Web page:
In the Southeast, 15 units totaling 15,647 MW are expected to refuel in first-half 2013, compared to nine units totaling 9,058 MW in first-half 2013. Units expected to refuel in the first half are:

  • Entergy's 1,032-MW Arkansas Nuclear One-2 in Arkansas

  • Tennessee Valley Authority's 1,120-MW Browns Ferry-3 in Alabama

  • Duke Energy's 983-MW Brunswick-1 and 1,180-MW McGuire-2 in North Carolina Duke's 1,145-MW Catawba-1 and 886-MW Oconee-3 

  • Duke's 1,145-MW Catawba-1 and 886-MW Oconee-3, South Carolina Electric & Gas' 973-MW Summer in South Carolina

  • TVA's 1,151-MW Sequoyah-2 and 1,155-MW Watts Bar-1 in Tennessee

  • NextEra's 1,074-MW St. Lucie-2 (to begin in March) and 845-MW Turkey Point-3 (to begin in March) in Florida

  • Dominion's 839-NW Surry-2 in Virginia

  • Entergy's 1,173-MW Waterford-3 in Louisiana.

In the West, two units totaling 2,474 MW will refuel in first half-2014

  • Pacific Gas & Electric's 1,138-MW Diablo Canyon-1 in California

  • Arizona Public Service's 1,336-MW Palo Verde-2 in Arizona. In first-half 2013, three units totaling 3,637 MW refueled.

One unit in the ERCOT region

  • 1,218-MW Luminant's Comanche Peak-1

In the Midwest/Upper Midwest region, eight units totaling 6,955 MW are expected to refuel in the second half of 2014

  • Exelon's 1,155-MW Byron-2 and 879-MW Dresden-3 (to begin in October) in Illinois

  • Ameren's 1,228-MW Callaway in Missouri; American Electric Power's 1,084-MW Cook-1 in Michigan 

  • Nebraska Public Power District's 815-MW Cooper (to begin in September) in Nebraska

  • NextEra Energy Resources' 622-MW Duane Arnold in Iowa and 615-MW Point Beach-1 (to begin in October) in Wisconsin

  • Xcel Energy's 557-MW Prairie Island-1 in Minnesota.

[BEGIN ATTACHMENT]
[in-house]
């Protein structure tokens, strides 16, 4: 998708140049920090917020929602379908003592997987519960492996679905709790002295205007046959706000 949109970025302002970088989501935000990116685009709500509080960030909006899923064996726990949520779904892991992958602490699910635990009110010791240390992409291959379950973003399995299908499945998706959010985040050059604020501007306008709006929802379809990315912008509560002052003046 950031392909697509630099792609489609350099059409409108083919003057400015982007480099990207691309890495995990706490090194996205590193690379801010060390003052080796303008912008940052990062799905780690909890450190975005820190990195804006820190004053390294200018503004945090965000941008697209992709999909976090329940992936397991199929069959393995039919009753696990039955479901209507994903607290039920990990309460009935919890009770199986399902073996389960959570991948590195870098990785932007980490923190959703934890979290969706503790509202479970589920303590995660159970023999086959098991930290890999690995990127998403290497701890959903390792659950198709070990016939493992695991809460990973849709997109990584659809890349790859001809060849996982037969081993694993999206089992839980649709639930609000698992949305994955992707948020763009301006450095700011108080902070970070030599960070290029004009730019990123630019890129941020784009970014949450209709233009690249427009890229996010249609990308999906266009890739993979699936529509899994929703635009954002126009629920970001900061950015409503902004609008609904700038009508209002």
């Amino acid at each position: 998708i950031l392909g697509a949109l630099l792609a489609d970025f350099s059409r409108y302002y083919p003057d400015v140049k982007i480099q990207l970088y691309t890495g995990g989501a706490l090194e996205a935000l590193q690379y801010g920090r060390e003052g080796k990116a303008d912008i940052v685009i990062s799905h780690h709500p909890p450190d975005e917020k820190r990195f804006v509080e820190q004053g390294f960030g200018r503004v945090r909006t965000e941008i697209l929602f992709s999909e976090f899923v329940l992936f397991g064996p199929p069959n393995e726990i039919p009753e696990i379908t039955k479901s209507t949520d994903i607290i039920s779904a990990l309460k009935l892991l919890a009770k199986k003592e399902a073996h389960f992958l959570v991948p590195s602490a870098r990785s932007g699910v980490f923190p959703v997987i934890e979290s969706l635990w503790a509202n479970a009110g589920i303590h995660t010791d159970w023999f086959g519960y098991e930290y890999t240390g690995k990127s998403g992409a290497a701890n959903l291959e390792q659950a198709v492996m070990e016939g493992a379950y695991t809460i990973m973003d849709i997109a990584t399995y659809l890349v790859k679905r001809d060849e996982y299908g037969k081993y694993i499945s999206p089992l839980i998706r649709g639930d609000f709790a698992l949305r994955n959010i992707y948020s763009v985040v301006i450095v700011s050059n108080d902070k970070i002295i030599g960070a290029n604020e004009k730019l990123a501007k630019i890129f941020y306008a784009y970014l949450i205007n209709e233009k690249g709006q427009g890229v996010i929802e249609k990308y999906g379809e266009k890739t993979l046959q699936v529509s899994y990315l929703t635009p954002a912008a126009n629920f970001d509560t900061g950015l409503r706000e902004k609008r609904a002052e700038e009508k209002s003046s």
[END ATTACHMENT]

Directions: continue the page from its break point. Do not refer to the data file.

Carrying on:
In the Northeast/Mid-Atlantic region, five units totaling 5,002 MW are expected to refuel in the second half --

  • Entergy's 816-MW FitzPatrick in New York; Dominion's 1,229-MW Millstone-3 in Connecticut, 

  • Exelon's 650-MW Oyster Creek and PSEG's 1,169-MW Salem-1 in New Jersey

  • Exelon's 1,138-MW Peach Bottom-2 in Pennsylvania. In the second half of last year, three units totaling 3,185 MW refueled.

In the Southeast, seven units totaling 7,084 MW are to refuel in the second half, compared to 10 units totaling 10,097 in second-half 2013.

  • TVA's 1,120-MW Browns Ferry-1 and Southern Nuclear's 878-MW Farley-2 in Alabama

  • Duke's 1,200-MW McGuire-1 in North Carolina

  • Dominion's 973-MW North Anna-2 in Virginia

  • Southern's 886-MW Oconee-1 in South Carolina

  • NextEra's 845-MW Turkey Point-4 in Florida

In the West, two units totaling 2,490 MW --

  • PG&E's 1,157-MW Diablo Canyon-2 (to begin in October) in California 

  • APS' 1,333-MW Palo Verde-1 (to begin in October) in Arizona -- are expected to refuel in second-half 2014, compared to APS' 1,334-MW Palo Verde-3 a year ago.


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Topics: energy risk management, Acclaim Energy Advisors, energy management consulting, energy procurement, reliable energy, energy regulations, energy reliability, energy costs, power generation, Weekly Energy Insights, energy management, energy price spikes, Price Spike, power outages, U.S. energy, capacity markets, nuclear units, power plants, refueling season